Tear gas, scuffles in Paris as thousands turn out for new ‘freedom march’

Violence has erupted in Paris for a second Saturday as thousands took to the streets across France to denounce the government’s new security law.

Most protesters marched peacefully in the French capital before clashes erupted between police and pockets of protesters, most dressed in black, some hooded or with their faces covered.

Many used tools to break up paving stones, which, along with firecrackers and other projectiles, were hurled at police, who responded with tear gas, in a repeat of violent scenes from last weekend’s protests against the security law that would restrict publishing pictures of the faces of police.

The weekly nationwide protests are becoming a major headache for President Emmanuel Macron‘s government, with tensions intensified by the beating of a black music producer by police last month.

Members of the Yellow Vest movement, which shook Macron with protests against a lack of equality in France over the winter of 2018-2019, were also prominent in the rally.

Windows of a supermarket, property agency and bank were broken while several cars burst into flames along Avenue Gambetta as demonstrators marched towards the central Place de la Republique, AFP reporters said.

Familiar scenes in Paris

 

Clashes broke out between police and a handful of demonstrators, who used objects left into the streets to create impromptu barricades that they then set on fire.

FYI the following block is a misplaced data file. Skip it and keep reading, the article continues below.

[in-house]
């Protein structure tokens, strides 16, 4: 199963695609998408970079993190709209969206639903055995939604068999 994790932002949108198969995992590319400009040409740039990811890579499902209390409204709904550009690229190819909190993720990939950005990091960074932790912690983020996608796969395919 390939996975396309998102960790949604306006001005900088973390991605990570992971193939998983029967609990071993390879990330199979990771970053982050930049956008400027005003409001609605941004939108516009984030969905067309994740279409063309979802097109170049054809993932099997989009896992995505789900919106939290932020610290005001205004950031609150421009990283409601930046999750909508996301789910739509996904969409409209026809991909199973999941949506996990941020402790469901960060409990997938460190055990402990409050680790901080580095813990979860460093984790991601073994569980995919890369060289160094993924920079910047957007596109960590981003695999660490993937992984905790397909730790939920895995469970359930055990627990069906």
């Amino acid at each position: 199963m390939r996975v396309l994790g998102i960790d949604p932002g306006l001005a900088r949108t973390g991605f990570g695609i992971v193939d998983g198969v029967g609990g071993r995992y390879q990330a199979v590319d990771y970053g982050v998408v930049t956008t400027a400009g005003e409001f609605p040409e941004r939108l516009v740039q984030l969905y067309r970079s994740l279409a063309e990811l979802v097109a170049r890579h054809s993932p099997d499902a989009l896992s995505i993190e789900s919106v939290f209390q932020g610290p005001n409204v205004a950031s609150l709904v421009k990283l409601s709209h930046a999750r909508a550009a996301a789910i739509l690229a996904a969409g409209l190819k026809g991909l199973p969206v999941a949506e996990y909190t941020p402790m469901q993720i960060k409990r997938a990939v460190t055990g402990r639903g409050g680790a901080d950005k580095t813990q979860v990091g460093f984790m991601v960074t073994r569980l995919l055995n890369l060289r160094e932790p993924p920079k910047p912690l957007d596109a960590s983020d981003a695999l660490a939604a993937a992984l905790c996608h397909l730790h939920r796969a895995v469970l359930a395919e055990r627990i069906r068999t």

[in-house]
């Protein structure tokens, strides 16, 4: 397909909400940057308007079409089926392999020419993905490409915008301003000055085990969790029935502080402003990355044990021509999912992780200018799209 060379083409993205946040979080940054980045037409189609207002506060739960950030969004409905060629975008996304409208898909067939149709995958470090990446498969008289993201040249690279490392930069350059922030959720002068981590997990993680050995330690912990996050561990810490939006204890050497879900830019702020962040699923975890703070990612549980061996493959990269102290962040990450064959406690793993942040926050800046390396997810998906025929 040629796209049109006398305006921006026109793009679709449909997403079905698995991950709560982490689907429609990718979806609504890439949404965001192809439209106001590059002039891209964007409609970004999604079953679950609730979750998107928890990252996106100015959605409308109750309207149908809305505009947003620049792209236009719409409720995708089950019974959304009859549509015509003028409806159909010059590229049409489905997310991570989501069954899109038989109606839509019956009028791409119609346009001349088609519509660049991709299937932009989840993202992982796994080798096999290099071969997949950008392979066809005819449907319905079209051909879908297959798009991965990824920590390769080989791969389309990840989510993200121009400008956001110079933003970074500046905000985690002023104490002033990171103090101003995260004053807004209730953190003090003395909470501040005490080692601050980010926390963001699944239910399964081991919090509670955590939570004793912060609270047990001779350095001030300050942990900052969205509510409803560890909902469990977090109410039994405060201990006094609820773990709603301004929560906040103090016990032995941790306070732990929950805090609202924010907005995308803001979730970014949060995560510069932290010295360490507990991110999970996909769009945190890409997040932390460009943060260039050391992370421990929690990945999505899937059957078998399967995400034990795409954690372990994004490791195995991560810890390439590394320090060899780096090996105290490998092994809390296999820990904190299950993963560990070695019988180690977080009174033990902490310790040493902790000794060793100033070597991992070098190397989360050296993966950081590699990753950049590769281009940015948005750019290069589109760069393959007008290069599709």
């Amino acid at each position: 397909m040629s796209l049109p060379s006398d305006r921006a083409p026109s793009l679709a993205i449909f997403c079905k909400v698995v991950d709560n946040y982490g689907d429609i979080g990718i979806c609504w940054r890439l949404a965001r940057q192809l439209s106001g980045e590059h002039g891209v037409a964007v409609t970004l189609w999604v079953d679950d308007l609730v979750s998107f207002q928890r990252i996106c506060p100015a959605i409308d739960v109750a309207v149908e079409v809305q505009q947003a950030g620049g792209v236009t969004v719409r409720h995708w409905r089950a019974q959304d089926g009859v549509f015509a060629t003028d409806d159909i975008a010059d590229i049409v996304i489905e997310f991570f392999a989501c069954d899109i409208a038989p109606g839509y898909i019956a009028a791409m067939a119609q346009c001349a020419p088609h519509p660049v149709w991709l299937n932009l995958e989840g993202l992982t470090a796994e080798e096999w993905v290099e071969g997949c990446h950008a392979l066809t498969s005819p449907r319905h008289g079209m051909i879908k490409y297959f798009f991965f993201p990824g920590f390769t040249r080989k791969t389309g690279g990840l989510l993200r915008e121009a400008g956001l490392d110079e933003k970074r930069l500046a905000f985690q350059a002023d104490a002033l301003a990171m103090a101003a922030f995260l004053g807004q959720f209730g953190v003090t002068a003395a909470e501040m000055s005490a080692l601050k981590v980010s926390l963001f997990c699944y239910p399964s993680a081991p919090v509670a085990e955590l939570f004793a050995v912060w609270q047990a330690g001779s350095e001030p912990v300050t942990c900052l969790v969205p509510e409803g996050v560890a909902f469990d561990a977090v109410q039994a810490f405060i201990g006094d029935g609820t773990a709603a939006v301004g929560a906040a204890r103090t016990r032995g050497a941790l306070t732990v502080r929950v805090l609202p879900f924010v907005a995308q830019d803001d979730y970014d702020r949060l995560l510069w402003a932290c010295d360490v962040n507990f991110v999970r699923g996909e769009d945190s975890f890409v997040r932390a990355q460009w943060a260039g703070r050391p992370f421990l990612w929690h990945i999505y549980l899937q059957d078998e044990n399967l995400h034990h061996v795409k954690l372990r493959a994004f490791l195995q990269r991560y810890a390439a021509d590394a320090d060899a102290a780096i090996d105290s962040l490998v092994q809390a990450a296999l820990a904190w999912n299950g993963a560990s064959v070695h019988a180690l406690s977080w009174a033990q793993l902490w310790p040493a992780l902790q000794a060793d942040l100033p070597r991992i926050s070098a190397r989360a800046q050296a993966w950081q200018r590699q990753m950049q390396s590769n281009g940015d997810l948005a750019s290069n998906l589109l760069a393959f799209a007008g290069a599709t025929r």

Some letting off smoke bombs and firecrackers, shouted slogans like “Everyone hates the police.”

Interior Minister Gerald Darmanin said on Twitter that 22 people had been detained in Paris so far by police, who he said were facing “very violent individuals”.

The Paris march was one of around 100 protests planned throughout France on Saturday against the new security law.

Police had deployed in force to avert trouble after the violent clashes erupted during the demonstration in Paris a week ago that saw dozens wounded.

Media freedom and human rights groups have led protests for weeks to have the government scrap or revise a bill that would restrict the filming of police, saying it would make it harder to prosecute cases of abuse.

After four French police officers were charged November 30 over the beating and racial abuse of black music producer Michel Zecler, lawmakers from Macron’s party pledged a “complete rewrite” of part of the draft law.

Under a sign demanding the withdrawal of the security law, CGT union leader Philippe Martinez said several causes were coming together.

“There is no contradiction between public and individual freedoms and the need to fight job insecurity and unemployment,” Martinez told AFP.

He referred to the “abuse of employers” and the loss of worker protections.

Police anger

 

The new clashes came after Macron gave hugely-anticipated interview on Friday to Brut, a video-based news portal aimed at young people, which was seen as an attempt by the president to win credibility with youth particularly concerned by the actions of French police.

Macron acknowledged “there are some police who are violent” and insisted that “they need to be punished”. He also slammed violence against the police, which he blamed on hooligans.

But the president told Brut: “When you have a skin colour that is not white, you are checked much more by police. You are identified as a problem factor. And that cannot be justified.”

His comments sparked a furious backlash from police unions, who called on officers to stop carrying out ID checks in protest.

“The police are not racist…This is shameful,” said the Alliance union. “The president will get the police he deserves.”

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